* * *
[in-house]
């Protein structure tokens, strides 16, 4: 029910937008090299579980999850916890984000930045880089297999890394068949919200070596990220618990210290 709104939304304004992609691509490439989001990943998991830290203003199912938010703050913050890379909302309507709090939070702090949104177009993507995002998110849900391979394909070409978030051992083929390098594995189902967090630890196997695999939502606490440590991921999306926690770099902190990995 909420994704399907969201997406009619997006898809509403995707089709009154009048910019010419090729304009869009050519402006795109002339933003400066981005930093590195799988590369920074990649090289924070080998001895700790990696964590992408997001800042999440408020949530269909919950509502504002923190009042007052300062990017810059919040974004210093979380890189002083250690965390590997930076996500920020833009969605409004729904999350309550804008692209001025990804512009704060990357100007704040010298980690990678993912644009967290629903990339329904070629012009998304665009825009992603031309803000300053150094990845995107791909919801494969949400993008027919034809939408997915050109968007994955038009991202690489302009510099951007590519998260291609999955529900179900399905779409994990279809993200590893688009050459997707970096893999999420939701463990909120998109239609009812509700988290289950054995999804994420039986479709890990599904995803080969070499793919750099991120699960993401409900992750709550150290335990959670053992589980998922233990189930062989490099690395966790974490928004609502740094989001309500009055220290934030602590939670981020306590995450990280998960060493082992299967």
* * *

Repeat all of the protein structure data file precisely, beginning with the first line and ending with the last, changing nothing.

[in-house]
């Protein structure tokens, strides 16, 4: 029910937008090299579980999850916890984000930045880089297999890394068949919200070596990220618990210290 709104939304304004992609691509490439989001990943998991830290203003199912938010703050913050890379909302309507709090939070702090949104177009993507995002998110849900391979394909070409978030051992083929390098594995189902967090630890196997695999939502606490440590991921999306926690770099902190990995 909420994704399907969201997406009619997006898809509403995707089709009154009048910019010419090729304009869009050519402006795109002339933003400066981005930093590195799988590369920074990649090289924070080998001895700790990696964590992408997001800042999440408020949530269909919950509502504002923190009042007052300062990017810059919040974004210093979380890189002083250690965390590997930076996500920020833009969605409004729904999350309550804008692209001025990804512009704060990357100007704040010298980690990678993912644009967290629903990339329904070629012009998304665009825009992603031309803000300053150094990845995107791909919801494969949400993008027919034809939408997915050109968007994955038009991202690489302009510099951007590519998260291609999955529900179900399905779409994990279809993200590893688009050459997707970096893999999420939701463990909120998109239609009812509700988290289950054995999804994420039986479709890990599904995803080969070499793919750099991120699960993401409900992750709550150290335990959670053992589980998922233990189930062989490099690395966790974490928004609502740094989001309500009055220290934030602590939670981020306590995450990280998960060493082992299967």